NEW DELHI: Top ministers of the Central government and senior functionaries of the BJP were quiet, a day after the Republic Day unrest in Delhi. Prakash Javadekar — minister of environment, heavy industries, information and broadcast — was the only one to speak to the media. Criticising the Congress and Rahul Gandhi, he said the window of discussions with the farmers had never closed.
“We never said we will not talk to the farmers’ unions,” Javadekar said, while briefing reporters about Cabinet decisions. Not taking questions on Tuesday’s incidents, he said: “We also have the same sense as you all have (on the incidents). Delhi Police in its briefing will give the answers.”
Javadekar’s stoic stance on the incidents was in line with the government and BJP leaders, who have by and large refrained from public comments. “It’s for the police to take appropriate actions against the culprits who unleashed violence during the tractor rally. They have demonstrated that they have been politically motivated. They don’t have popular sympathy,” said a senior BJP functionary.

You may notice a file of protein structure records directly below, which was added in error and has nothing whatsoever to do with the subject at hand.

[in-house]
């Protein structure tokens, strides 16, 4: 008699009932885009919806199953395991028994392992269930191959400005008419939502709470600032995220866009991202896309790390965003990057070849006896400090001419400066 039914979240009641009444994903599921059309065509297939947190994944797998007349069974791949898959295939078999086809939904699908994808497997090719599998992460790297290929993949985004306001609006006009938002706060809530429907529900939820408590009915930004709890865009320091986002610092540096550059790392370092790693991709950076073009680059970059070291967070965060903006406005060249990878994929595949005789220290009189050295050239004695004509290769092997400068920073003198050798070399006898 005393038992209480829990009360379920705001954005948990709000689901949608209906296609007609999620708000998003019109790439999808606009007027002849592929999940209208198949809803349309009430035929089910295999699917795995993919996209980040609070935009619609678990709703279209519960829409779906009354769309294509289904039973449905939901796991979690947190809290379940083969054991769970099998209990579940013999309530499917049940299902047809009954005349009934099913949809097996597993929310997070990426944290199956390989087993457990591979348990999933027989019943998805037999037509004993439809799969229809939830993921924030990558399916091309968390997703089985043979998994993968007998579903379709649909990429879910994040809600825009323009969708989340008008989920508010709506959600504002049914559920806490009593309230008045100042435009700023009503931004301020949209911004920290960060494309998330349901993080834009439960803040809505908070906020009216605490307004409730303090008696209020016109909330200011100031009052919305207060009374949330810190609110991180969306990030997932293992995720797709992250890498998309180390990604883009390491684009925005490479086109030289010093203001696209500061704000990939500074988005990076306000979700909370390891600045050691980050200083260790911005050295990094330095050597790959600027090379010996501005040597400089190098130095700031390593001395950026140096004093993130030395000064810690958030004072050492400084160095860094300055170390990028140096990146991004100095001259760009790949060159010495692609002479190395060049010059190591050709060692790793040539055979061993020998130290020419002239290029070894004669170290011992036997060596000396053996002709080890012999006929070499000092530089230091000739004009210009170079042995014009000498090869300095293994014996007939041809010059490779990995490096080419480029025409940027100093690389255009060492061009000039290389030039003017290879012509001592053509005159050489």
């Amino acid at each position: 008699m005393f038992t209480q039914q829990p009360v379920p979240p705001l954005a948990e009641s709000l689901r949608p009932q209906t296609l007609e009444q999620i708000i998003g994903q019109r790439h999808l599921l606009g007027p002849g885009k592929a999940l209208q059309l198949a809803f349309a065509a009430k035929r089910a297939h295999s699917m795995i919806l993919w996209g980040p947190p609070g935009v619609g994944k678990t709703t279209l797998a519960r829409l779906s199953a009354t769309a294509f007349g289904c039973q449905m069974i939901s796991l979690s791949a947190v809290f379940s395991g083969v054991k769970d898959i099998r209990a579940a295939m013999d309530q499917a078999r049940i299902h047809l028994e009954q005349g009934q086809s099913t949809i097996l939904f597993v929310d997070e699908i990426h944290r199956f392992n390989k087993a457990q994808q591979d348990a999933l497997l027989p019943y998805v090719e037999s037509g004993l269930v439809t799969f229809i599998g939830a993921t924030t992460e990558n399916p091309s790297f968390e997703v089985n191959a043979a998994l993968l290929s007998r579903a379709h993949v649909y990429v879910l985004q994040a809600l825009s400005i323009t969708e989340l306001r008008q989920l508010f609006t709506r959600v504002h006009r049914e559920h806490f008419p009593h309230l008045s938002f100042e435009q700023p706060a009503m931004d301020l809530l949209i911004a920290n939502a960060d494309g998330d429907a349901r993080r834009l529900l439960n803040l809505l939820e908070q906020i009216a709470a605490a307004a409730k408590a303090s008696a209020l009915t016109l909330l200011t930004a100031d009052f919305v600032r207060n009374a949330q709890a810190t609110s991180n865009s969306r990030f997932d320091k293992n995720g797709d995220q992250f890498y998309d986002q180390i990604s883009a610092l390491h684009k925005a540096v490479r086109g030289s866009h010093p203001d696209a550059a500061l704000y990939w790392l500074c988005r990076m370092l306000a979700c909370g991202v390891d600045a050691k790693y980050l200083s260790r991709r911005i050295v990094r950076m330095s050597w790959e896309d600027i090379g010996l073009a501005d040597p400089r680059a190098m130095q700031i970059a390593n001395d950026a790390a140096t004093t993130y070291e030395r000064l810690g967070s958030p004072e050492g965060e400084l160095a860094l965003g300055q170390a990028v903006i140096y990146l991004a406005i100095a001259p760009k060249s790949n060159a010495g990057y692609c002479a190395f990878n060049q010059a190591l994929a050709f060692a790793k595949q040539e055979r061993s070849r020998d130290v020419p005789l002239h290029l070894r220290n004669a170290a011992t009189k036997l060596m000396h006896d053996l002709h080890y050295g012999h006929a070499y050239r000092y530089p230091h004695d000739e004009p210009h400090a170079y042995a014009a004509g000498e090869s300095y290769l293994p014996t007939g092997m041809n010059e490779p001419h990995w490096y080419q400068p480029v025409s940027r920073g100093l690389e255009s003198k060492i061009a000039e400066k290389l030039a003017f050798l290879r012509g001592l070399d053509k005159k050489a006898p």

However, Javadekar was vocal against the Congress, alleging that Rahul has always tried to provoke protestors and denounced violence only after it had drawn nationwide condemnation. “The Congress wants to create a situation of unrest in the country. This is what is left of their politics. It is worried about what will happen to its family-based politics.”
Referring to tweets from some Congress handles, which praised the rally on Wednesday, and also to remarks of some farmer leaders made earlier, Javadekar noted that nearly 400 police personnel had been injured. “The Congress is desperate and frustrated. The Communist parties are also in the same state.
The Congress knows it and does not want any resolution to be reached between protesting farmer unions and the government. These parties want violence and unrest at any cost so that they can exploit it,” he said.
The Punjab government also came in for criticism, as Javadekar said that it should have arrested criminal elements as a preventive measure before scores of people set off for Delhi on tractors.